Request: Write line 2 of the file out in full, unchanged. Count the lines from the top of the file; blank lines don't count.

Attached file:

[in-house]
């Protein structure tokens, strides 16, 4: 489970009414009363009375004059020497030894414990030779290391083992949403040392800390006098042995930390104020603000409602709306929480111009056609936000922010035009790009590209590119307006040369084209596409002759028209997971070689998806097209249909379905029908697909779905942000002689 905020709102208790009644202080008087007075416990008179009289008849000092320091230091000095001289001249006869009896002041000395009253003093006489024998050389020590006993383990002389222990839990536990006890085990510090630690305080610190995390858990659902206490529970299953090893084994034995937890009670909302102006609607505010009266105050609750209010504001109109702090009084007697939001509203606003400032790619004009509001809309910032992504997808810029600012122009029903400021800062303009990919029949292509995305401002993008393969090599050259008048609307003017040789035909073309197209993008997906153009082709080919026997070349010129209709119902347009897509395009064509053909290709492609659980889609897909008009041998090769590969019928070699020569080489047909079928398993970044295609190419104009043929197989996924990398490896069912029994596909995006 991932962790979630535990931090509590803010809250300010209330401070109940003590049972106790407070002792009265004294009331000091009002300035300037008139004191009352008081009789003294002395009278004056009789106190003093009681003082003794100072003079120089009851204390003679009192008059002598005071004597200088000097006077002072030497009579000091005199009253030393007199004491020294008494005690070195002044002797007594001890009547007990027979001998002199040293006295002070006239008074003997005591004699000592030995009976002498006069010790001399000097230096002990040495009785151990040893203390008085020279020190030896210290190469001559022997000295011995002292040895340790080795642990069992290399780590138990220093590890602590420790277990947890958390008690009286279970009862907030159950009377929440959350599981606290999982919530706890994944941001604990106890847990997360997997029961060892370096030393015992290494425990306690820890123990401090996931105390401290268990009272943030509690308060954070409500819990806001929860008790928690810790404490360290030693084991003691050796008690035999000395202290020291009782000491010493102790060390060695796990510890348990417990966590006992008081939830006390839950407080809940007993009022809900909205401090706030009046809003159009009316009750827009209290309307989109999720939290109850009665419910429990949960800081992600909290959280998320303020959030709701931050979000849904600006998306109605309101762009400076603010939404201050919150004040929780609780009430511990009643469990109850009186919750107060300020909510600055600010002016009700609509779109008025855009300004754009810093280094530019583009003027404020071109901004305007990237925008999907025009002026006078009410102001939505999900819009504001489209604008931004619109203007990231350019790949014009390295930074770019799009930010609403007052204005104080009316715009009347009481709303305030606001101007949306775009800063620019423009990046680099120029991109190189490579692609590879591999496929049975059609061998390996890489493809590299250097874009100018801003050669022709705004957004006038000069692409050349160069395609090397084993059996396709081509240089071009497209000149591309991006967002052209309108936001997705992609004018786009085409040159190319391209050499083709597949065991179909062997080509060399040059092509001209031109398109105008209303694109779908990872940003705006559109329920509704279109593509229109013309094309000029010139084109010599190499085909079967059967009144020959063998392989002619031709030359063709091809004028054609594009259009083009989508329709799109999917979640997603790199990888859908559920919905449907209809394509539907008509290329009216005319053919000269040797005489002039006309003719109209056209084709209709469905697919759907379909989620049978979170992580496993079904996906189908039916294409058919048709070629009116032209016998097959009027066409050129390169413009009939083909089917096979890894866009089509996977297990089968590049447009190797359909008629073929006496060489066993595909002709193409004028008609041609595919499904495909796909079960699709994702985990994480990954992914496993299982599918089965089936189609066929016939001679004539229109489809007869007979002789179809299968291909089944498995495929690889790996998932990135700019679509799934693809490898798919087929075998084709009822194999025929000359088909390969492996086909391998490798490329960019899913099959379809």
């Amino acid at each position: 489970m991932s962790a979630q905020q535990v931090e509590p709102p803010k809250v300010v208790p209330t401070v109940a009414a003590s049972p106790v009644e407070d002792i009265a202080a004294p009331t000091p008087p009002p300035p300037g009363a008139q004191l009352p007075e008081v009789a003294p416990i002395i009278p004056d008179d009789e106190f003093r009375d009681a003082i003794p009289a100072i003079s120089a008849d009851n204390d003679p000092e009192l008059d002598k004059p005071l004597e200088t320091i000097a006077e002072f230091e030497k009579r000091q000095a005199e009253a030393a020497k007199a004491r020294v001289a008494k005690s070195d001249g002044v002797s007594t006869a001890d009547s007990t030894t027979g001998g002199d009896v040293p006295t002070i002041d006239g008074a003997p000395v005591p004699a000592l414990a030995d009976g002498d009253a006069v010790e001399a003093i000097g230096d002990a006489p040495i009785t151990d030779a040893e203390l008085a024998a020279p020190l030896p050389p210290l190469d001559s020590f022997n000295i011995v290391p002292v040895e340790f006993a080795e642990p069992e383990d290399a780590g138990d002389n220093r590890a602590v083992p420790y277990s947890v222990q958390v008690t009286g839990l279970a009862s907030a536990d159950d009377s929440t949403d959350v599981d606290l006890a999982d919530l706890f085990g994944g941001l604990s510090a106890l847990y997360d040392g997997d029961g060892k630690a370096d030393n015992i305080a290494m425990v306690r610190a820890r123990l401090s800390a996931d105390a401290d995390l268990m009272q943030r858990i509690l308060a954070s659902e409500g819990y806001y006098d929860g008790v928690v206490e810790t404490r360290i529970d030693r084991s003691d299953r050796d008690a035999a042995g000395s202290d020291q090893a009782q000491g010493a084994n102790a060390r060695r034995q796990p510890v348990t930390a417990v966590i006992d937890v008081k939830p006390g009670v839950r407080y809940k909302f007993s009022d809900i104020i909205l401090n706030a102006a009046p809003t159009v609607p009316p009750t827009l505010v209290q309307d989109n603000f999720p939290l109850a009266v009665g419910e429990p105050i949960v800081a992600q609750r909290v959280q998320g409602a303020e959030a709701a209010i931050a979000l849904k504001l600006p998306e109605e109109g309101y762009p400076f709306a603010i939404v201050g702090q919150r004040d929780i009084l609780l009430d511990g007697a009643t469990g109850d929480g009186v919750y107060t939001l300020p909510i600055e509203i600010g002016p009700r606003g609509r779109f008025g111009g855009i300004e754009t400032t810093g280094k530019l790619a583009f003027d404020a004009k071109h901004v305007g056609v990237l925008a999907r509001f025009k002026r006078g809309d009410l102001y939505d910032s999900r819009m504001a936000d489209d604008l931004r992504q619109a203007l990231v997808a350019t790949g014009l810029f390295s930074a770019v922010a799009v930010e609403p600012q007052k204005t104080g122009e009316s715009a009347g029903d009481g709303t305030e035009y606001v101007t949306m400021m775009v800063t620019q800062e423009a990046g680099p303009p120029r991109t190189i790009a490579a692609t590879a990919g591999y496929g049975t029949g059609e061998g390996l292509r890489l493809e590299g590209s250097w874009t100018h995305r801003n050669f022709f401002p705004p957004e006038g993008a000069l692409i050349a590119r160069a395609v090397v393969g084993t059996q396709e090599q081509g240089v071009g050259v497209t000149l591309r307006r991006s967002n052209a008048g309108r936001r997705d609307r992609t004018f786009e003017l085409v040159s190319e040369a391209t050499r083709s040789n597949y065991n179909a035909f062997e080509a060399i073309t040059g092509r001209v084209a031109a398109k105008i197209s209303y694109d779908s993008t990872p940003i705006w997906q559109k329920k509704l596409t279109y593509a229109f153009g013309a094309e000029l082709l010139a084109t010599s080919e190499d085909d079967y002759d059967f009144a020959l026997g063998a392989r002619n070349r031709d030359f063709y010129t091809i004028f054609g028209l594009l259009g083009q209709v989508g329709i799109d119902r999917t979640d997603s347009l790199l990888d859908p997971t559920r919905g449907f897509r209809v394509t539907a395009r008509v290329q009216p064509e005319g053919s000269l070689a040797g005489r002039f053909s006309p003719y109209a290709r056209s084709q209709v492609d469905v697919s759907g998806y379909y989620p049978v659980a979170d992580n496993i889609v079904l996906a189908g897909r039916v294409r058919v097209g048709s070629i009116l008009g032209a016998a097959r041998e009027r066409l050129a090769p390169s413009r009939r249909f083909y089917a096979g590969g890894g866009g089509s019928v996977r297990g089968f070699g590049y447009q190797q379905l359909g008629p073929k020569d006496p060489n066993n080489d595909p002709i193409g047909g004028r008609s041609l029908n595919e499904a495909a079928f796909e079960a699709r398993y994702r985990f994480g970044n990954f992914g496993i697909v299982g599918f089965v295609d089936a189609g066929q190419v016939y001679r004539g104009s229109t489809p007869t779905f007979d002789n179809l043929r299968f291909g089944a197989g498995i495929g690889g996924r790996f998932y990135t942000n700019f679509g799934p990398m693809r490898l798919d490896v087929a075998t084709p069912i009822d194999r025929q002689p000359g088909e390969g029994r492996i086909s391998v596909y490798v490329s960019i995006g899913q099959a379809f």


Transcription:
């Protein structure tokens, strides 16, 4: 489970009414009363009375004059020497030894414990030779290391083992949403040392800390006098042995930390104020603000409602709306929480111009056609936000922010035009790009590209590119307006040369084209596409002759028209997971070689998806097209249909379905029908697909779905942000002689 905020709102208790009644202080008087007075416990008179009289008849000092320091230091000095001289001249006869009896002041000395009253003093006489024998050389020590006993383990002389222990839990536990006890085990510090630690305080610190995390858990659902206490529970299953090893084994034995937890009670909302102006609607505010009266105050609750209010504001109109702090009084007697939001509203606003400032790619004009509001809309910032992504997808810029600012122009029903400021800062303009990919029949292509995305401002993008393969090599050259008048609307003017040789035909073309197209993008997906153009082709080919026997070349010129209709119902347009897509395009064509053909290709492609659980889609897909008009041998090769590969019928070699020569080489047909079928398993970044295609190419104009043929197989996924990398490896069912029994596909995006 991932962790979630535990931090509590803010809250300010209330401070109940003590049972106790407070002792009265004294009331000091009002300035300037008139004191009352008081009789003294002395009278004056009789106190003093009681003082003794100072003079120089009851204390003679009192008059002598005071004597200088000097006077002072030497009579000091005199009253030393007199004491020294008494005690070195002044002797007594001890009547007990027979001998002199040293006295002070006239008074003997005591004699000592030995009976002498006069010790001399000097230096002990040495009785151990040893203390008085020279020190030896210290190469001559022997000295011995002292040895340790080795642990069992290399780590138990220093590890602590420790277990947890958390008690009286279970009862907030159950009377929440959350599981606290999982919530706890994944941001604990106890847990997360997997029961060892370096030393015992290494425990306690820890123990401090996931105390401290268990009272943030509690308060954070409500819990806001929860008790928690810790404490360290030693084991003691050796008690035999000395202290020291009782000491010493102790060390060695796990510890348990417990966590006992008081939830006390839950407080809940007993009022809900909205401090706030009046809003159009009316009750827009209290309307989109999720939290109850009665419910429990949960800081992600909290959280998320303020959030709701931050979000849904600006998306109605309101762009400076603010939404201050919150004040929780609780009430511990009643469990109850009186919750107060300020909510600055600010002016009700609509779109008025855009300004754009810093280094530019583009003027404020071109901004305007990237925008999907025009002026006078009410102001939505999900819009504001489209604008931004619109203007990231350019790949014009390295930074770019799009930010609403007052204005104080009316715009009347009481709303305030606001101007949306775009800063620019423009990046680099120029991109190189490579692609590879591999496929049975059609061998390996890489493809590299250097874009100018801003050669022709705004957004006038000069692409050349160069395609090397084993059996396709081509240089071009497209000149591309991006967002052209309108936001997705992609004018786009085409040159190319391209050499083709597949065991179909062997080509060399040059092509001209031109398109105008209303694109779908990872940003705006559109329920509704279109593509229109013309094309000029010139084109010599190499085909079967059967009144020959063998392989002619031709030359063709091809004028054609594009259009083009989508329709799109999917979640997603790199990888859908559920919905449907209809394509539907008509290329009216005319053919000269040797005489002039006309003719109209056209084709209709469905697919759907379909989620049978979170992580496993079904996906189908039916294409058919048709070629009116032209016998097959009027066409050129390169413009009939083909089917096979890894866009089509996977297990089968590049447009190797359909008629073929006496060489066993595909002709193409004028008609041609595919499904495909796909079960699709994702985990994480990954992914496993299982599918089965089936189609066929016939001679004539229109489809007869007979002789179809299968291909089944498995495929690889790996998932990135700019679509799934693809490898798919087929075998084709009822194999025929000359088909390969492996086909391998490798490329960019899913099959379809």